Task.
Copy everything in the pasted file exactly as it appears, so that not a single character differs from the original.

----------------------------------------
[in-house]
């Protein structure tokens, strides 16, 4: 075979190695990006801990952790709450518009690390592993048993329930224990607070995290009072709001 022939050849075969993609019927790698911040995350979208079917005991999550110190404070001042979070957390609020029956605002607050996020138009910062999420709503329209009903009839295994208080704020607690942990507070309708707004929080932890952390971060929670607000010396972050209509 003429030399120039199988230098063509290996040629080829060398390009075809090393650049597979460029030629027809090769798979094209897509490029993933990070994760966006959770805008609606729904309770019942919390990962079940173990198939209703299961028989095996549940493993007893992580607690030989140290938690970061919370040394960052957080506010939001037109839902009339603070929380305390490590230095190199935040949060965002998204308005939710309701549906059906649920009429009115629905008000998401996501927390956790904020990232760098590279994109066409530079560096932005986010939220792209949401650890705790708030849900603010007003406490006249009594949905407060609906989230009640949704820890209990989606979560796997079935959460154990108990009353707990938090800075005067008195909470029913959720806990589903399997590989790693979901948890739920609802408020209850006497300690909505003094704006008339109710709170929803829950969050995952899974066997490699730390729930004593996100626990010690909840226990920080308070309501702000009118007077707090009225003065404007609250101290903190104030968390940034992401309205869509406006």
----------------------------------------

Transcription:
[in-house]
């Protein structure tokens, strides 16, 4: 075979190695990006801990952790709450518009690390592993048993329930224990607070995290009072709001 022939050849075969993609019927790698911040995350979208079917005991999550110190404070001042979070957390609020029956605002607050996020138009910062999420709503329209009903009839295994208080704020607690942990507070309708707004929080932890952390971060929670607000010396972050209509 003429030399120039199988230098063509290996040629080829060398390009075809090393650049597979460029030629027809090769798979094209897509490029993933990070994760966006959770805008609606729904309770019942919390990962079940173990198939209703299961028989095996549940493993007893992580607690030989140290938690970061919370040394960052957080506010939001037109839902009339603070929380305390490590230095190199935040949060965002998204308005939710309701549906059906649920009429009115629905008000998401996501927390956790904020990232760098590279994109066409530079560096932005986010939220792209949401650890705790708030849900603010007003406490006249009594949905407060609906989230009640949704820890209990989606979560796997079935959460154990108990009353707990938090800075005067008195909470029913959720806990589903399997590989790693979901948890739920609802408020209850006497300690909505003094704006008339109710709170929803829950969050995952899974066997490699730390729930004593996100626990010690909840226990920080308070309501702000009118007077707090009225003065404007609250101290903190104030968390940034992401309205869509406006």